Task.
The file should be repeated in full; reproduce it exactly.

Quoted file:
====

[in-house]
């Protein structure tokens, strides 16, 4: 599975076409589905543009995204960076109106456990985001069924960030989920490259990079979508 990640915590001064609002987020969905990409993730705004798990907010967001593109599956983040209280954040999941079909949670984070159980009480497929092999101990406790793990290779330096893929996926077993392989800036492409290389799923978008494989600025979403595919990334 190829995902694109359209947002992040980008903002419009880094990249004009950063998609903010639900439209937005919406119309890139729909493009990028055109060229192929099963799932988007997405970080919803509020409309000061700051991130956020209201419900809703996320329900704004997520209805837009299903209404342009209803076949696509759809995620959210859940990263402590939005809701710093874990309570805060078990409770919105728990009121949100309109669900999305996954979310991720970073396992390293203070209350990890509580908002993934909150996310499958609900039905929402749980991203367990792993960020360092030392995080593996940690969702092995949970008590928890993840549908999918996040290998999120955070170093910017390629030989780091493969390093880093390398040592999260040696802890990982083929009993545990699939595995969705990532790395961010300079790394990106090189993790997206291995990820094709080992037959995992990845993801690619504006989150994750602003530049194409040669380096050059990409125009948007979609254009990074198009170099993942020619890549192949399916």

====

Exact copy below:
[in-house]
């Protein structure tokens, strides 16, 4: 599975076409589905543009995204960076109106456990985001069924960030989920490259990079979508 990640915590001064609002987020969905990409993730705004798990907010967001593109599956983040209280954040999941079909949670984070159980009480497929092999101990406790793990290779330096893929996926077993392989800036492409290389799923978008494989600025979403595919990334 190829995902694109359209947002992040980008903002419009880094990249004009950063998609903010639900439209937005919406119309890139729909493009990028055109060229192929099963799932988007997405970080919803509020409309000061700051991130956020209201419900809703996320329900704004997520209805837009299903209404342009209803076949696509759809995620959210859940990263402590939005809701710093874990309570805060078990409770919105728990009121949100309109669900999305996954979310991720970073396992390293203070209350990890509580908002993934909150996310499958609900039905929402749980991203367990792993960020360092030392995080593996940690969702092995949970008590928890993840549908999918996040290998999120955070170093910017390629030989780091493969390093880093390398040592999260040696802890990982083929009993545990699939595995969705990532790395961010300079790394990106090189993790997206291995990820094709080992037959995992990845993801690619504006989150994750602003530049194409040669380096050059990409125009948007979609254009990074198009170099993942020619890549192949399916």